Milkweed is taking over my perennial garden. How can I save some for the monarch butterflies but keep it from spreading?

A Question of the Week
Monarch caterpillar on milkweed

Common milkweed (Asclepias syriaca) is a perennial plant that can be found in a wide range of habitats including roadsides, fields, and gardens. It is native to North America and reproduces primarily from seed. Once it is established it can spread from its rhizomatous root system. Common milkweed stems are covered with opposite, oval shaped leaves. The pink, clustered flowers are incredibly fragrant and are attractive to a wide range of pollinators, from bees to butterflies. The flowers eventually give way to bumpy seed pods that split open when mature and release windborne seeds with silky hairs.

All parts of the plant contain white, latexy sap that is filled with toxic cardiac glycosides. These poisonous compounds keep most predators from eating milkweed. One of the few exceptions is the monarch butterfly, which has evolved to be able to eat and accumulate the toxin in its body as a defense mechanism. Monarchs are so closely associated with milkweed that they cannot complete their lifecycles without milkweed as a food source.

In the landscape, common milkweed is often too aggressive and weedy to be widely appropriate for beds and borders. It is much better suited to unmaintained edges of fields or thickets. If you already have common milkweed in the garden, you can prevent further spread by removing immature seed pods. Since milkweed is a perennial, it will emerge again in the same spot next summer, but its spread will be more limited.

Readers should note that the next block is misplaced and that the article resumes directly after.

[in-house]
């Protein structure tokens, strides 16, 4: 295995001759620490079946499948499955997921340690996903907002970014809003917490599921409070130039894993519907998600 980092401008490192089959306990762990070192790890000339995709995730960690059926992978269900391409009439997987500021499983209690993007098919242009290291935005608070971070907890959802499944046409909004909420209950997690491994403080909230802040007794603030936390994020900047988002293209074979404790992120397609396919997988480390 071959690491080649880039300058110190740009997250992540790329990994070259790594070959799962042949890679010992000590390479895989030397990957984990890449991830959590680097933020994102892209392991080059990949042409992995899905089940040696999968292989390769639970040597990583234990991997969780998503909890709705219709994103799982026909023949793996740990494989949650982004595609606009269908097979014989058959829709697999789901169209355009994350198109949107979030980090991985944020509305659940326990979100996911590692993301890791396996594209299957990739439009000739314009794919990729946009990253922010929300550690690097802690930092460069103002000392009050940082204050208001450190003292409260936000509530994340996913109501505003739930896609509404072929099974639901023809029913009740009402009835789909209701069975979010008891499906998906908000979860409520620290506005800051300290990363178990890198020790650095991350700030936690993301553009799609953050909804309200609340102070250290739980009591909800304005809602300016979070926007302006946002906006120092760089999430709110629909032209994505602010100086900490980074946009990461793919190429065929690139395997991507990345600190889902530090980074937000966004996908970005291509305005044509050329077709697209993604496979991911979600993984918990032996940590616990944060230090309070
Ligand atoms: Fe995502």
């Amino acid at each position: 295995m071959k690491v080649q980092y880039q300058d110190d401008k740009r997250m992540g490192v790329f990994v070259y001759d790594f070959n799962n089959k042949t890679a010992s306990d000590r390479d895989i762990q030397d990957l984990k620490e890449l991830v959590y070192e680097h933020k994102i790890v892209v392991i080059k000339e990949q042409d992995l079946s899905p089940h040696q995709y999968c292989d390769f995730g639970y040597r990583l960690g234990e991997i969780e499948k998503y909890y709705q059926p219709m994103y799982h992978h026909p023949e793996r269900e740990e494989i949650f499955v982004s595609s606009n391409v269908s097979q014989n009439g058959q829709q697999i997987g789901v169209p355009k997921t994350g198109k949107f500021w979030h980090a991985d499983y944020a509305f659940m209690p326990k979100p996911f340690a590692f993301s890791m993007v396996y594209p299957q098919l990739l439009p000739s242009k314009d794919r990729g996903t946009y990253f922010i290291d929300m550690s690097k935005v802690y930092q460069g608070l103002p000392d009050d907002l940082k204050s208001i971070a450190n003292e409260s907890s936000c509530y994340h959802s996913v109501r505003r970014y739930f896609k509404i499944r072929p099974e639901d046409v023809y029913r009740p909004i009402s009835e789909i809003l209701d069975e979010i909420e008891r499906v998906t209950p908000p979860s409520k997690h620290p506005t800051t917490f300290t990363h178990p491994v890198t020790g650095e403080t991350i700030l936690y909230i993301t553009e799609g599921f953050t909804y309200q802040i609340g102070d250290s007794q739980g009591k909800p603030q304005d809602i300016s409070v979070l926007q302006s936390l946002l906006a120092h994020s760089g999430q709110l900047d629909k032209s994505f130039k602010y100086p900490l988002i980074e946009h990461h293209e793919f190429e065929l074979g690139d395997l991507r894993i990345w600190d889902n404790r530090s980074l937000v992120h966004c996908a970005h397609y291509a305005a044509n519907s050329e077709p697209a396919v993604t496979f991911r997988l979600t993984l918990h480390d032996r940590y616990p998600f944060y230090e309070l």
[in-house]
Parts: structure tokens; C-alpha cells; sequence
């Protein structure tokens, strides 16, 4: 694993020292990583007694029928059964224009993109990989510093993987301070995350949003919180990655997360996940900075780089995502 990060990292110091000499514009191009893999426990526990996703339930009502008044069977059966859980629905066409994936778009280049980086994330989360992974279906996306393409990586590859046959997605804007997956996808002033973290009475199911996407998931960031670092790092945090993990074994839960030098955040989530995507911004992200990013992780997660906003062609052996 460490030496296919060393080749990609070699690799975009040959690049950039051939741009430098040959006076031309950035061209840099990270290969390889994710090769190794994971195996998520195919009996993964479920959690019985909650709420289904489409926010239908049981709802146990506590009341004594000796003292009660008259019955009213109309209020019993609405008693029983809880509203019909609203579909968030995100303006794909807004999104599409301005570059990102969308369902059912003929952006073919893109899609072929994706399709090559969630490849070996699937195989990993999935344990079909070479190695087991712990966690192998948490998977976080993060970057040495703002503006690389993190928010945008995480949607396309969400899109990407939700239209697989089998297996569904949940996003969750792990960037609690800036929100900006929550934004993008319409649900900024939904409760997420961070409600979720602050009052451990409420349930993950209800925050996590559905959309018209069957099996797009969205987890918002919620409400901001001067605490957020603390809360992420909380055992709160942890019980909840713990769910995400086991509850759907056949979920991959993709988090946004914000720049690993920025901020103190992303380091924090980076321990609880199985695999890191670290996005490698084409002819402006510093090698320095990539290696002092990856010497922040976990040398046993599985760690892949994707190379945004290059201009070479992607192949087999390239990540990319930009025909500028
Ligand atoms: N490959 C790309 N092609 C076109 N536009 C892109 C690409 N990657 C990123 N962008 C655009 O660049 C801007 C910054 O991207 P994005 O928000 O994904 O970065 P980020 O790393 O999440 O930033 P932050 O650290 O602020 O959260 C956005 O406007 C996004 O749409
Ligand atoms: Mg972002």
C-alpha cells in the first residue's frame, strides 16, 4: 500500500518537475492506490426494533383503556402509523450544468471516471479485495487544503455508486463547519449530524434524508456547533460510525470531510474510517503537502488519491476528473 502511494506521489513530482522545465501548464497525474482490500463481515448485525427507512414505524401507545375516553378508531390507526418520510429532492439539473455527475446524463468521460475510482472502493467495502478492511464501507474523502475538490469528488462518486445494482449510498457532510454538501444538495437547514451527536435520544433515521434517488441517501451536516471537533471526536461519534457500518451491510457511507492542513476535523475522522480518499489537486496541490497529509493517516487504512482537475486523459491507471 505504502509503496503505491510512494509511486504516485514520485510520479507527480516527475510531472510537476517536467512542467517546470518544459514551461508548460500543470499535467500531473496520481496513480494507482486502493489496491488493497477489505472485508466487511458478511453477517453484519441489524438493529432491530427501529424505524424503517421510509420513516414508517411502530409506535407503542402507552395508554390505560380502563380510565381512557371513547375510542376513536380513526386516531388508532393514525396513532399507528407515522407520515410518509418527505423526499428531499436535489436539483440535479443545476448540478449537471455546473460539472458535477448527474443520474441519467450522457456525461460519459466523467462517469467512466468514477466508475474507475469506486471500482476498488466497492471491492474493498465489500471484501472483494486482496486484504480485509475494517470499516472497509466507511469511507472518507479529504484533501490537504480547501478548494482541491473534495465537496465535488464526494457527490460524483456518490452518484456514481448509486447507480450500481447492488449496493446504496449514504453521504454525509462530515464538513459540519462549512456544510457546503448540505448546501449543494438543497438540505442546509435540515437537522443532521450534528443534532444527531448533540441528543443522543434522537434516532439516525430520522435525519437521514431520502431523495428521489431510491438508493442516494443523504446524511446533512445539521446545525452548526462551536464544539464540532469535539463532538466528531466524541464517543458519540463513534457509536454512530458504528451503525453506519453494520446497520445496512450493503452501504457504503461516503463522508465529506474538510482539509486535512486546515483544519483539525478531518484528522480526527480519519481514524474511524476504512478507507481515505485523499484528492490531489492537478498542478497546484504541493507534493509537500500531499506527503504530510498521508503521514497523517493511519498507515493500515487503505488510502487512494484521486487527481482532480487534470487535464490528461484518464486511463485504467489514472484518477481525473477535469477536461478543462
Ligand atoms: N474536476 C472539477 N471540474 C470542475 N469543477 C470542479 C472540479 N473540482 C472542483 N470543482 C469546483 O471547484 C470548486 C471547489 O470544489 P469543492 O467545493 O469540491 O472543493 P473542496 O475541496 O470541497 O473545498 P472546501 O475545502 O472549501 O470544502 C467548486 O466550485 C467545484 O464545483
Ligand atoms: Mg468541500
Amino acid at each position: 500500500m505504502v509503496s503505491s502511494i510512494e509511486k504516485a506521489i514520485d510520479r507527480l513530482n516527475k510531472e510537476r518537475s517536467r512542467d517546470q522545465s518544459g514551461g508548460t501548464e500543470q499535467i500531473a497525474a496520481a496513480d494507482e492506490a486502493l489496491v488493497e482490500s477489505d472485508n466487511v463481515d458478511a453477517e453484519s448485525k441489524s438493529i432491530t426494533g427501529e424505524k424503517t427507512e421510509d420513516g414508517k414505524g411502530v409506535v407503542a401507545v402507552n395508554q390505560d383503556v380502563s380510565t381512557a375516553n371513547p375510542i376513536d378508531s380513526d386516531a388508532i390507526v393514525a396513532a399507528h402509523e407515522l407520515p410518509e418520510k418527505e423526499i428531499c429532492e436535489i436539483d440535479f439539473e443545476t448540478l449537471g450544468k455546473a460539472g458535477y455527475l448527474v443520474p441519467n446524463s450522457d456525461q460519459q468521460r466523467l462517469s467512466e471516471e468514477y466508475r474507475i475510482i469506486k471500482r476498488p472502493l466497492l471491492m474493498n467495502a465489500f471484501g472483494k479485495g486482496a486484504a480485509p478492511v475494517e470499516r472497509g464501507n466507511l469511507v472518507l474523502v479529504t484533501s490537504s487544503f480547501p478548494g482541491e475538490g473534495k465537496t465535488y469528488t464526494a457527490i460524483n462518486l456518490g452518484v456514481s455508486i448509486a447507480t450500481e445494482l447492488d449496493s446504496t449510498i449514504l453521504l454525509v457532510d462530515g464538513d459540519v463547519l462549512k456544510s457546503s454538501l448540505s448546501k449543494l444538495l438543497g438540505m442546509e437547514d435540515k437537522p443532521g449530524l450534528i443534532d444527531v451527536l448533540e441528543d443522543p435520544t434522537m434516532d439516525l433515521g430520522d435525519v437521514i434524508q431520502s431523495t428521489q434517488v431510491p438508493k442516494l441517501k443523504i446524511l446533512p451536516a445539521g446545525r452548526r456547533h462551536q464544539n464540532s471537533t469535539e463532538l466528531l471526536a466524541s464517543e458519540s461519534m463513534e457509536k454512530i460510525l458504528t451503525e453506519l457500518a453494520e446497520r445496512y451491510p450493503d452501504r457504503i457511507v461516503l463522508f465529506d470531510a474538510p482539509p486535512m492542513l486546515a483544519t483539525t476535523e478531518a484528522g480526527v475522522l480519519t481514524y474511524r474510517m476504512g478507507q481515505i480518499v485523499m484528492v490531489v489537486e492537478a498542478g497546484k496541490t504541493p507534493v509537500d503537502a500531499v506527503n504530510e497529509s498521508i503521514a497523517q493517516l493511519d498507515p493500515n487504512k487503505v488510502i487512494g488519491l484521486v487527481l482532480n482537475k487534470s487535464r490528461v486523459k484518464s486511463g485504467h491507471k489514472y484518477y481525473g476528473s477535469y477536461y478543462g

Individual plants can also be repeatedly hand-pulled or treated with an herbicide, but don’t be too hasty this season. Female monarchs have likely already laid their eggs or are in the process of doing so on the undersides of the leaves. Usually only one egg is laid per plant, and it can be very difficult to spot. More obvious are the Monarch caterpillars which are already quite active in many locations. Leaves that have been fed on and signs of frass are clear indications of their presence. They are easily recognized by their yellow, white, and black banded bodies, and black tentacles on their front and back ends. Be patient and wait to remove milkweed plants until after the butterflies have emerged from their crysalids, or in the late spring before the butterflies arrive.

If you decide to remove all of the common milkweed from your garden, consider replacing it with other less aggressive native milkweed species. Monarch butterflies will also utilize swamp milkweed (Asclepias incarnata), butterflyweed (Asclepias tuberosa), and whorled milkweed (Asclepias verticillata), all of which tend to grow in clumps and are good choices for perennial beds. For the ultimate butterfly habitat, leave some common milkweed on the outskirts.

monarch on aster
Monarch on New England Aster

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